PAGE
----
24 June 24, 2010 Anne Hegerty 3 contestants £34,000 24/23
25 June 25, 2010 Shaun Wallace 4 contestants £20,000 23/23 (0:22)
26 July 7, 2010 Anne Hegerty 3 contestants £31,100 16/16 (0:29)
27 June 30, 2010 Mark Labbett 3 contestants £7,000 21/18
28 June 28, 2010 Shaun Wallace 2 contestants £15,000 24/22
29 July 1, 2010 Shaun Wallace 2 contestants £8,800 18/18 (0:41)
30 July 2, 2010 Mark Labbett 1 contestant £5,000 15/15 (0:56)
31 July 5, 2010 Anne Hegerty 3 contestants £12,000 18/18 (0:12)
32 July 6, 2010 Mark Labbett 1 contestant £40,000 16/16 (0:55)
33 July 14, 2010 Anne Hegerty 3 contestants £20,000 20/20 (0:15)
34 July 19, 2010 Anne Hegerty 1 contestant £7,000 12/12 (0:57)
35 July 9, 2010 Anne Hegerty 2 contestants £40,000 24/19
36 July 12, 2010 Shaun Wallace 3 contestants £20,000 22/22 (0:08)
37 July 13, 2010 Mark Labbett 2 contestants £6,000 16/16 (0:44)
38 July 15, 2010 Shaun Wallace 4 contestants £17,500 21/21 (0:12)
39 July 16, 2010 Mark Labbett 3 contestants £21,000 19/19 (0:14)
40 July 8, 2010 Shaun Wallace 3 contestants £24,000 20/20 (0:23)

Ep. Airdate Chaser Surviving Players Bank Final Chase
1 January 3, 2011 Mark Labbett 2 contestants £12,000 20/20 (0:30)
2 January 4, 2011 Anne Hegerty 2 contestants £12,000 21/21 (0:32)
3 January 5, 2011 Shaun Wallace 2 contestants £11,000 23/23 (0:13)
4 January 6, 2011 Mark Labbett 4 contestants £19,200 24/23
5 January 7, 2011 Anne Hegerty Lazarus £4,000 19/19 (0:15)
6 January 10, 2011 Mark Labbett 3 contestants £17,000 21/21 (0:20)
7 January 11, 2011 Shaun Wallace 1 contestant £25,000 19/19 (0:13)
8 January 12, 2011 Anne Hegerty 3 contestants £13,000 15/15 (0:41)
9 January 13, 2011 Mark Labbett 3 contestants £42.000 25/24
10 January 14, 2011 Anne Hegerty 1 contestant £8,000 23/23 (0:16)
11 January 17, 2011 Shaun Wallace 3 contestants £24,000 20/19
12 January 18, 2011 Mark Labbett 3 contestants £24,003 22/22 (0:15)
13 January 19, 2011 Anne Hegerty 2 contestants £10,000 21/21 (0:31)
14 January 20, 2011 Shaun Wallace 3 contestants £44,000 15/15 (0:54)
15 January 21, 2011 Mark Labbett 3 contestants £16,000 18/18 (0:36)
16 January 24, 2011 Anne Hegerty 3 contestants £11,100 26/26 (0:09)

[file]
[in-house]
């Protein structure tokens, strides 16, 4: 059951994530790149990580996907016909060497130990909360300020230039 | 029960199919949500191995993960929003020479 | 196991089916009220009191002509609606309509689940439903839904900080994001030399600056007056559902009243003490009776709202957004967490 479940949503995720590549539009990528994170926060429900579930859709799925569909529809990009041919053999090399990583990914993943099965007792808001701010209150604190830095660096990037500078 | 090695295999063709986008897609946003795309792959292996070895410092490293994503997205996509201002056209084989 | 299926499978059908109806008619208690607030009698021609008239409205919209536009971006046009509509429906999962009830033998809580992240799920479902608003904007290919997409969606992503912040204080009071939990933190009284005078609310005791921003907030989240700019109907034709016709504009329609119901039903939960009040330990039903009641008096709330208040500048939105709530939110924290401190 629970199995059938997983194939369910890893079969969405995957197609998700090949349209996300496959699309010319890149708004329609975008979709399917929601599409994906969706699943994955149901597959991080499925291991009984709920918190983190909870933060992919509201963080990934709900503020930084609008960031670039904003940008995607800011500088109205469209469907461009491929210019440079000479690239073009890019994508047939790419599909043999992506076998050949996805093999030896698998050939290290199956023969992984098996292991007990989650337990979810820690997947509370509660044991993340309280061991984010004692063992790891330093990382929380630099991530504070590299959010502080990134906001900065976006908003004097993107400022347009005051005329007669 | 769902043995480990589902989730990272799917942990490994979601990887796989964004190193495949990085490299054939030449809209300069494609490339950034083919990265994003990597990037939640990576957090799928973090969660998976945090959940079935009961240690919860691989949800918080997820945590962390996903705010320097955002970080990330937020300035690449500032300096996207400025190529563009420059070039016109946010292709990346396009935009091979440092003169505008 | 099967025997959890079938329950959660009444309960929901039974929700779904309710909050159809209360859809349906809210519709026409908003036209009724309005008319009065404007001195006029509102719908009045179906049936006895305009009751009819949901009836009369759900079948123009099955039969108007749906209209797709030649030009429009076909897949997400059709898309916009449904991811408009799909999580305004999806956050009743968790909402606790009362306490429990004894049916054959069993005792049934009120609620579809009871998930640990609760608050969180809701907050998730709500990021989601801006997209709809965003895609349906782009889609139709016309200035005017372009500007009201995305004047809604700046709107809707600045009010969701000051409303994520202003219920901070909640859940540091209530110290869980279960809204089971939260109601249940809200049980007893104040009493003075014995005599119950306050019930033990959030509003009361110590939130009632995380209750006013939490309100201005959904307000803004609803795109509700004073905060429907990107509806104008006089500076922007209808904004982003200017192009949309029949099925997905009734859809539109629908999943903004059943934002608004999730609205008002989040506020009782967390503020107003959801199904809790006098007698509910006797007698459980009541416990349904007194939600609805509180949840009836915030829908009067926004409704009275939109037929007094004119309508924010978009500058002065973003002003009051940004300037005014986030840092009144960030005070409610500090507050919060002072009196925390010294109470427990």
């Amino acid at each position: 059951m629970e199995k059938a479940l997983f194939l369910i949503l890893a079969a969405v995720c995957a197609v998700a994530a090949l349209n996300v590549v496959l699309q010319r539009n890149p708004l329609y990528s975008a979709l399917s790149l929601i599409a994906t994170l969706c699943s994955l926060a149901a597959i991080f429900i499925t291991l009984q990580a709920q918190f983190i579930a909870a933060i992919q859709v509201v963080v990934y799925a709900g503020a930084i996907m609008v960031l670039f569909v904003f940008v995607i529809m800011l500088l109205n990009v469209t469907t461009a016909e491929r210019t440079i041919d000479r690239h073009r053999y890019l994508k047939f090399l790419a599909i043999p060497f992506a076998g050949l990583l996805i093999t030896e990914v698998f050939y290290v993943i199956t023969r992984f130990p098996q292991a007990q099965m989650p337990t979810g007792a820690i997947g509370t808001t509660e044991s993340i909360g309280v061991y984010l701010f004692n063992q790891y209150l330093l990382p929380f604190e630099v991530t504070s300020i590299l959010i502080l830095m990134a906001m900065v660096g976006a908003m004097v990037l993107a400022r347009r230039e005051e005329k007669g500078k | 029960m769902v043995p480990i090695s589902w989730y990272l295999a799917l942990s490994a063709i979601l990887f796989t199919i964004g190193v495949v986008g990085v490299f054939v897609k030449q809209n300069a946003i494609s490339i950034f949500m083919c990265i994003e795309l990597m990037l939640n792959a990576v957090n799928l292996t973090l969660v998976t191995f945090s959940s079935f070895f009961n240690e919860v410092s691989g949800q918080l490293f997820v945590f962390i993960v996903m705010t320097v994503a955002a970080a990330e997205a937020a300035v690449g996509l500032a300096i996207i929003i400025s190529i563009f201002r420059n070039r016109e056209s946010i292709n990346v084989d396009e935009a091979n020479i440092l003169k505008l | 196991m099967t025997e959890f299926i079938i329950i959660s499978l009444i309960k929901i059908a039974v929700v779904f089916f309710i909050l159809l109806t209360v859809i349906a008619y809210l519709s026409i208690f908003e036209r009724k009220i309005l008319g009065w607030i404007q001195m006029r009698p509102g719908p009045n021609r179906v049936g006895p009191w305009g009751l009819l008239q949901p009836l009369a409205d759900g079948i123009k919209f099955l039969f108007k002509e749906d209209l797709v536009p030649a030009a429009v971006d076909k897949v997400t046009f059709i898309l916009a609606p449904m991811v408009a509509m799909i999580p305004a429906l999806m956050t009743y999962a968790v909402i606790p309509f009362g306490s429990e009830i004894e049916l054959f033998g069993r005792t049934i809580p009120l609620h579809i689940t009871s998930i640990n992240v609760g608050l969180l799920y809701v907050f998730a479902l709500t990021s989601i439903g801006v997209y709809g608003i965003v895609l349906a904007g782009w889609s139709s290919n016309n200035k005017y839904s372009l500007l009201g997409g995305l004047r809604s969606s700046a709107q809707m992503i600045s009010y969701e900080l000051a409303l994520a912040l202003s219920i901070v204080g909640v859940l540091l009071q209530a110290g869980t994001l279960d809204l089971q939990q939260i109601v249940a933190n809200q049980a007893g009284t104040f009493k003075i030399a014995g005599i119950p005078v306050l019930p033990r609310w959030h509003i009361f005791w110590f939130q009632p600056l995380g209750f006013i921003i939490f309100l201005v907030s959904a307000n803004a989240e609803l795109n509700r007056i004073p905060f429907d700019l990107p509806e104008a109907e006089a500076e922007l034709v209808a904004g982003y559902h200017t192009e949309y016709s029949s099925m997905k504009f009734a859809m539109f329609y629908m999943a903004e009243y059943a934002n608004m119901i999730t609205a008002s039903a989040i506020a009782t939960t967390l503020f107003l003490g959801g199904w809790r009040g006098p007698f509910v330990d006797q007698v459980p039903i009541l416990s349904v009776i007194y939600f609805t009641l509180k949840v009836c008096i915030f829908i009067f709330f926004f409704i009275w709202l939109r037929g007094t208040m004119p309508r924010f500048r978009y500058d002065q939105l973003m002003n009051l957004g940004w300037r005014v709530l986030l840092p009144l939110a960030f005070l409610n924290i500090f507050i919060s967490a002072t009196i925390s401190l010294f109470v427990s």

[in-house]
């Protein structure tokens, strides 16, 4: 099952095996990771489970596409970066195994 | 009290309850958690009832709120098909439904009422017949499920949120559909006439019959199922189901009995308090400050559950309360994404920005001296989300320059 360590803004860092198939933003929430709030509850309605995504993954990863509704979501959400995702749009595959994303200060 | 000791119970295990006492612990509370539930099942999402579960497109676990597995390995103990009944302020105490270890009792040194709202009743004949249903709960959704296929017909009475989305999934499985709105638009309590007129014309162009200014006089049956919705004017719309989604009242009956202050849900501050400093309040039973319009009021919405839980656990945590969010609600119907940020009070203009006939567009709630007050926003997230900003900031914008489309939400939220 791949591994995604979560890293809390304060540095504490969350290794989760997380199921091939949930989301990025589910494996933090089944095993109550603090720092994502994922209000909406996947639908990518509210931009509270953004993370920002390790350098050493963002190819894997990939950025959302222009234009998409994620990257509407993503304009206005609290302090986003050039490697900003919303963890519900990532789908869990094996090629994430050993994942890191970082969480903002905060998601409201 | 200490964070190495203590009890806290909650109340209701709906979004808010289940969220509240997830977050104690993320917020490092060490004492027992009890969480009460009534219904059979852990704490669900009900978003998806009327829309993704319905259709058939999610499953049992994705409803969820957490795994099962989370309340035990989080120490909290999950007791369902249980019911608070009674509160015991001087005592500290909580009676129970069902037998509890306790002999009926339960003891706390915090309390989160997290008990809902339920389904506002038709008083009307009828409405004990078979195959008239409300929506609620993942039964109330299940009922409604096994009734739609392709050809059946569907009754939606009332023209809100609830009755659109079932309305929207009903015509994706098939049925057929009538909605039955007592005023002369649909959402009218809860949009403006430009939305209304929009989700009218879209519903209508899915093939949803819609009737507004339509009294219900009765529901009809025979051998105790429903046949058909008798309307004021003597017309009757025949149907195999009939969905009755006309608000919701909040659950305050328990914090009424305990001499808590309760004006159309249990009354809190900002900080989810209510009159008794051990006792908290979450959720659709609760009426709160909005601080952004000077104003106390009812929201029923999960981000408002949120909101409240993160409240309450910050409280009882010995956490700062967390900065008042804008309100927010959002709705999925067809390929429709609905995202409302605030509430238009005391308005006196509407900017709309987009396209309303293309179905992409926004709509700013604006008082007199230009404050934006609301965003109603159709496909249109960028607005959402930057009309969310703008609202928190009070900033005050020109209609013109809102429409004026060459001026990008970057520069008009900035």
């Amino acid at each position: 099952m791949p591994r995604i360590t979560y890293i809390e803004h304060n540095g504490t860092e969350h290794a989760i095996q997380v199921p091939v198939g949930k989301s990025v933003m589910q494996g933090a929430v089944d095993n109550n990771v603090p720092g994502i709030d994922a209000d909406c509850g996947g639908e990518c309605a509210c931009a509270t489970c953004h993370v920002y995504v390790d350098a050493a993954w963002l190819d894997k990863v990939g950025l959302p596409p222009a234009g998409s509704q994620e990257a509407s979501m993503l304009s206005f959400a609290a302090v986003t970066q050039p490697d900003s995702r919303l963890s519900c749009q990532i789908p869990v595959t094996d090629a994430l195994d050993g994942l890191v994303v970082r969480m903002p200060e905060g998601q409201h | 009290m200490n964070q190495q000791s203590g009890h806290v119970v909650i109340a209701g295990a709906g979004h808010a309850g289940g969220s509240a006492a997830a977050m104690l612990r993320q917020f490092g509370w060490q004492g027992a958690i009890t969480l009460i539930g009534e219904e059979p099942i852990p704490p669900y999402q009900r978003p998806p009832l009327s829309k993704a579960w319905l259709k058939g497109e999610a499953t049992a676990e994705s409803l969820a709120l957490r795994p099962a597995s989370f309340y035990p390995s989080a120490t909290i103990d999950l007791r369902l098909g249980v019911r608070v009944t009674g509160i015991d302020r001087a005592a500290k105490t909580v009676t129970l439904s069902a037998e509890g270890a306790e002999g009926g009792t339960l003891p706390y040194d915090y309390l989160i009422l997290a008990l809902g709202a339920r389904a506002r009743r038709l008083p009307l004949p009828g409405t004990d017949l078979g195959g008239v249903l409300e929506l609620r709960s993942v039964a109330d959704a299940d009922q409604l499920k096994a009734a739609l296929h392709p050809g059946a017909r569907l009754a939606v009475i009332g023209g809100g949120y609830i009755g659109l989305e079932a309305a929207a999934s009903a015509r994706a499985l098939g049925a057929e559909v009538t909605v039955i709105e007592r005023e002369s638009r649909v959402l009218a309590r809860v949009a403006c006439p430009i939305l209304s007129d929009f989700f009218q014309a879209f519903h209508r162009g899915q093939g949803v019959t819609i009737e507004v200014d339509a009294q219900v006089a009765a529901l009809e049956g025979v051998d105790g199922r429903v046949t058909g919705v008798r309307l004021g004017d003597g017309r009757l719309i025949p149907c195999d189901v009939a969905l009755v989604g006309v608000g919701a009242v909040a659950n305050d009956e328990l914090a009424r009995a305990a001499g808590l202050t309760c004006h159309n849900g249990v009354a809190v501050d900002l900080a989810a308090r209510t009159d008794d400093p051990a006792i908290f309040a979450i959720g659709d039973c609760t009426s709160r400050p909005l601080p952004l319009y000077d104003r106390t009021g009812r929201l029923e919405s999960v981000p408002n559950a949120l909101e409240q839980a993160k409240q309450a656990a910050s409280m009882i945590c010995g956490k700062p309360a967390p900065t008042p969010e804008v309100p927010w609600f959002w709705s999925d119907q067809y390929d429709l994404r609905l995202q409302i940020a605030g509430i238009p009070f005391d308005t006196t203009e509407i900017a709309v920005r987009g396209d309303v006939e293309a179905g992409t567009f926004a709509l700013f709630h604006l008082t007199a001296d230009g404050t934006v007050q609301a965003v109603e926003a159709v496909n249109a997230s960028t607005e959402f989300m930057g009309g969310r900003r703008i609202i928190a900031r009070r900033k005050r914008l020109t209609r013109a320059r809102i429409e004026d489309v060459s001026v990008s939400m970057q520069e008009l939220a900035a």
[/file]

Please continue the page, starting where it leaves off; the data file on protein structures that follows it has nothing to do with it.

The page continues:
17 January 25, 2011 Mark Labbett 1 contestant £2,000 12/12 (1:07)
18 January 26, 2011 Mark Labbett 1 contestant £7,000 18/14
19 January 27, 2011 Shaun Wallace 3 contestants £24,000 27/15
20 January 31, 2011 Mark Labbett 4 contestants £24,000 23/23 (0:06)
21 January 28, 2011 Anne Hegerty 3 contestants £30,600 19/19 (0:21)
22 February 1, 2011 Shaun Wallace 4 contestants £50,400 25/23
23 February 2, 2011 Mark Labbett 1 contestant £20,000 15/15 (0:39)
24 February 3, 2011 Anne Hegerty 2 contestants £7,000 11/11 (1:01)
25 February 4, 2011 Shaun Wallace 2 contestants £3,500 15/15 (0:50)
26 February 7, 2011 Mark Labbett 3 contestants £17,000 26/24
27 February 8, 2011 Anne Hegerty 3 contestants £15,000 15/15 (0:41)
28 February 9, 2011 Mark Labbett 2 contestants £9,400 19/19 (0:38)
29 February 10, 2011 Shaun Wallace 4 contestants £36,000 23/23 (0:01)
30 February 11, 2011 Anne Hegerty 2 contestants £11,000 25/25 (0:08)
31 February 14, 2011 Shaun Wallace 2 contestants £8,000 19/19 (0:02)
32 February 15, 2011 Anne Hegerty 2 contestants £40,000 25/22
33 February 16, 2011 Mark Labbett 1 contestant £7,000 17/17 (0:18)
34 February 17, 2011 Anne Hegerty 3 contestants £16,000 19/19 (0:40)
35 February 18, 2011 Shaun Wallace 2 contestants £12,000 15/15 (1:00)
36 February 21, 2011 Mark Labbett 2 contestants £9,000 17/17 (0:39)
37 February 22, 2011 Anne Hegerty 2 contestants £34,000 18/18 (0:29)
38 February 23, 2011 Shaun Wallace 2 contestants £10,000 19/18
39 February 24, 2011 Mark Labbett 3 contestants £18,200 18/18 (0:41)
40 February 25, 2011 Shaun Wallace 2 contestants £14,000 21/21 (0:21)

Ep. Airdate Chaser Surviving Players Bank Final Chase
1 September 5, 2011 Anne Hegerty 2 contestants £14,000 20/20 (0:30)
2 September 6, 2011 Mark Labbett 3 contestants £22,000 22/22 (0:06)
3 September 7, 2011 Shaun Wallace 2 contestants £10,000 22/9
4 September 8, 2011 Paul Sinha 1 contestant £8,000 20/20 (0:34)
5 September 9, 2011 Mark Labbett 2 contestants £12,000 16/16 (0:57)
6 September 12, 2011 Anne Hegerty 4 contestants £20,000 23/23 (0:04)
7 September 13, 2011 Mark Labbett 1 contestant £4,000 15/15 (0:04)
8 September 14, 2011 Shaun Wallace 1 contestant £3,000 13/13 (0:34)
9 September 15, 2011 Anne Hegerty 2 contestants £40,000 22/20
10 September 16, 2011 Paul Sinha 2 contestants £13,000 18/18 (0:07)